The price of Bitcoin has been on a seemingly unstoppable ascent since November 2020, to reach the promised land (and all-time high) of $20,000 this month. Buoyed by increasing institutional interest after PayPal's foray in crypto custodianship, tightening supply thanks to the Bitcoin halving mining reduction and the weakening U.S. dollar, Bitcoin’s 2020 bull run, while sharing a similar time frame to its 2017 predecessor, has seemed markedly different and more determined.
Yet, days before it recovered to a new peak in December 2020, shocked investors witnessed a sharp price drop from Nov. 25 to 27. From a drive towards the $19,000 range, it went skidding down to the $16,000-level within hours. In a mere two days, it shed $3,000 in value and revived a sobering case of deja vu in more seasoned crypto investors used to the periodic oscillation between “fear of missing out” (FOMO) and “fear, uncertainty and doubt” (FUD) that separates the weak investor hands from the strong,
The November crash was attributed to rumored legislation that would target crypto wallets before the end of Trump’s term. However, surely this couldn’t be the sole reason for such a strong reversal, after Bitcoin brushed off the BitMEX prosecutions with barely a hiccup only weeks earlier. With a lion’s share of crypto’s total market cap, BTC shouldn’t be as volatile as other less established cryptocurrencies who frequently experience so-called pump and dumps due to low liquidity.
This begs the question: how much of Bitcoin price movement can be attributed to legitimate market forces, and is there an invisible dark hand involved? What gives, Bitcoin?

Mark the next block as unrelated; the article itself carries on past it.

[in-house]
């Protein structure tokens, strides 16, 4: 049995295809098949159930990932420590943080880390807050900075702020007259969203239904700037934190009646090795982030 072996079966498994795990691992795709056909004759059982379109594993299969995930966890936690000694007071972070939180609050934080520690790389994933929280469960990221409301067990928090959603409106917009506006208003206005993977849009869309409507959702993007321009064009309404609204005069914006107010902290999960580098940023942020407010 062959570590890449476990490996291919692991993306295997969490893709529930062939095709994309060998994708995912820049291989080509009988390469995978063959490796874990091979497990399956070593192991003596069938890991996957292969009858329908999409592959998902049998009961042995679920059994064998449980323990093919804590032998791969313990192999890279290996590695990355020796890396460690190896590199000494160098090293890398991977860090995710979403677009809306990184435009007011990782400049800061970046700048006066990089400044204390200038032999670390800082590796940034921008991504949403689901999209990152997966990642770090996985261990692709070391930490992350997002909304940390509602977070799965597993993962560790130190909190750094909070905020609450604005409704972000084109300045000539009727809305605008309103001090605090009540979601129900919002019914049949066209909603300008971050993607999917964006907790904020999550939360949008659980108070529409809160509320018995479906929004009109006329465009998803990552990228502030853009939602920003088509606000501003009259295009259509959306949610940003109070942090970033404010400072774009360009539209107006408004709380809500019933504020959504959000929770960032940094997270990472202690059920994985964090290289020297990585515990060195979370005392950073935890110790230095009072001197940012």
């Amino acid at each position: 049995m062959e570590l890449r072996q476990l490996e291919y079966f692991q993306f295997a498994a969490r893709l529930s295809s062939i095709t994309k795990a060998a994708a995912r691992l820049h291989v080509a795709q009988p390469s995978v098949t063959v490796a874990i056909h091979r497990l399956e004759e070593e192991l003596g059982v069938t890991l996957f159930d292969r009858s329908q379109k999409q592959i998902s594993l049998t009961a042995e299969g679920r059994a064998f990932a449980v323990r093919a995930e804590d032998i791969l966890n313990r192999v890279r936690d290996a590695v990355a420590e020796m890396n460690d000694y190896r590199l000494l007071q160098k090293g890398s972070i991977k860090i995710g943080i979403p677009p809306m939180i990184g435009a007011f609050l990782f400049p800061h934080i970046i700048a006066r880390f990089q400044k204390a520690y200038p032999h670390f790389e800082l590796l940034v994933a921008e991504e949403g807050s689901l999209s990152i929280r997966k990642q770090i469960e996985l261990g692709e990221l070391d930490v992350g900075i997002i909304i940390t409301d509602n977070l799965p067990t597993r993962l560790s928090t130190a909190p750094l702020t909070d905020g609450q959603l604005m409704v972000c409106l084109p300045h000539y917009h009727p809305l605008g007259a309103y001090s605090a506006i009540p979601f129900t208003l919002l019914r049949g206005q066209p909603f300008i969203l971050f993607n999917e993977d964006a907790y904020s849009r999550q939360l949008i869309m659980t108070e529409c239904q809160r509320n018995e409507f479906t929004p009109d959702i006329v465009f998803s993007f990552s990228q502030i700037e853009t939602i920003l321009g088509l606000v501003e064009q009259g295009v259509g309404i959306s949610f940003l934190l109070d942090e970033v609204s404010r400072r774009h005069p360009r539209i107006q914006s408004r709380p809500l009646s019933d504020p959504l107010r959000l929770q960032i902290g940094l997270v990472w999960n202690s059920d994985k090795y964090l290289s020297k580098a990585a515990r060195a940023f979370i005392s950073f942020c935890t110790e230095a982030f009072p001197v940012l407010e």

Why Do We Get Extreme Price Drops in Crypto?
It goes without saying that there are many factors affecting the rise and fall of Bitcoin’s price, the first digital currency of its kind, which derives its price from a fixed, deflationary supply and fluctuating and cyclical demand. The reasons touted above were undoubtedly driving factors that led to the rise of the digital asset. But what are the factors that caused the drop?
While there is no clear industry consensus on the reasons, there are plenty of suspects to consider during Bitcoin’s latest (brief) fall from grace.
According to CryptoQuant CEO Ki-Young Ju, the reason for the drop can be partly attributed to crypto whales who began to deposit large volumes of their Bitcoin holdings to exchanges in order to cash in on BTC’s record highs. This is similar to what happened with Bitcoin back in the 2017 bull run, when whales contributed to a major shift in the cryptocurrency’s value just by moving their assets to other platforms.
The blockchain analytics firm IntoTheBlock showed that from Nov. 25 to 26, Bitcoin whales unloaded 93,630 BTC in different exchanges. This totaled to over $1.6 billion worth of BTC.
Another report noted that the movement of Bitcoins out of OKEx also played a role in this scenario as well. OKEx users were disgruntled with the platform after withdrawals were forbidden for weeks after Chinese authorities allegedly arrested one of its key holders. This resulted in an outflow of around 29,300 BTC from the platform, which was worth $500 million.
CryptoQuant’s data also shows that even the amount of Tether (USDT) held in OKEx wallets had dropped by 97.6% within just a week. What this reflects is that users began transferring their assets to a different exchange or their own cold wallets.
CryptoQuant CEO Ki Young Jo emphasized that on-chain indicators continue to reflect a strong buying pressure. This means that the bull market is not ready to end anytime soon. However, he also noted that when the whales are active on exchanges, the likelihood of Bitcoin’s price going sideways or down is also high. Here, Jo noted that there is a danger zone for BTC that users have to be wary about whenever they plan to hold new positions.